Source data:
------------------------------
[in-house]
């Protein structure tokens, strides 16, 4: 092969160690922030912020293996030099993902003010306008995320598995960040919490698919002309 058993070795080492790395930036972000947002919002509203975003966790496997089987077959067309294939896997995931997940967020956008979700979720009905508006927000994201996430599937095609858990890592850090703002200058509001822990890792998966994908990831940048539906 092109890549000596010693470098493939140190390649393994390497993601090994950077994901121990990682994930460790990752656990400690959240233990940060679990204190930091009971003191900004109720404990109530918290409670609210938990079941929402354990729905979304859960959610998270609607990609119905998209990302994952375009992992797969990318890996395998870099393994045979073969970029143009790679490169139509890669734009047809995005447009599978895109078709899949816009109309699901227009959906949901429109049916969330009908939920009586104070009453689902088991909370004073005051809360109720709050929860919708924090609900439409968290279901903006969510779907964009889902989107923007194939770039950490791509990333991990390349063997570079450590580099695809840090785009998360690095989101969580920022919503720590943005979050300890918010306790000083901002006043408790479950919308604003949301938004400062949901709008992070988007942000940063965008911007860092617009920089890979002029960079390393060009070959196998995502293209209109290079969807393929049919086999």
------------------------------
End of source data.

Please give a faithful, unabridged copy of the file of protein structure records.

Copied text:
[in-house]
């Protein structure tokens, strides 16, 4: 092969160690922030912020293996030099993902003010306008995320598995960040919490698919002309 058993070795080492790395930036972000947002919002509203975003966790496997089987077959067309294939896997995931997940967020956008979700979720009905508006927000994201996430599937095609858990890592850090703002200058509001822990890792998966994908990831940048539906 092109890549000596010693470098493939140190390649393994390497993601090994950077994901121990990682994930460790990752656990400690959240233990940060679990204190930091009971003191900004109720404990109530918290409670609210938990079941929402354990729905979304859960959610998270609607990609119905998209990302994952375009992992797969990318890996395998870099393994045979073969970029143009790679490169139509890669734009047809995005447009599978895109078709899949816009109309699901227009959906949901429109049916969330009908939920009586104070009453689902088991909370004073005051809360109720709050929860919708924090609900439409968290279901903006969510779907964009889902989107923007194939770039950490791509990333991990390349063997570079450590580099695809840090785009998360690095989101969580920022919503720590943005979050300890918010306790000083901002006043408790479950919308604003949301938004400062949901709008992070988007942000940063965008911007860092617009920089890979002029960079390393060009070959196998995502293209209109290079969807393929049919086999």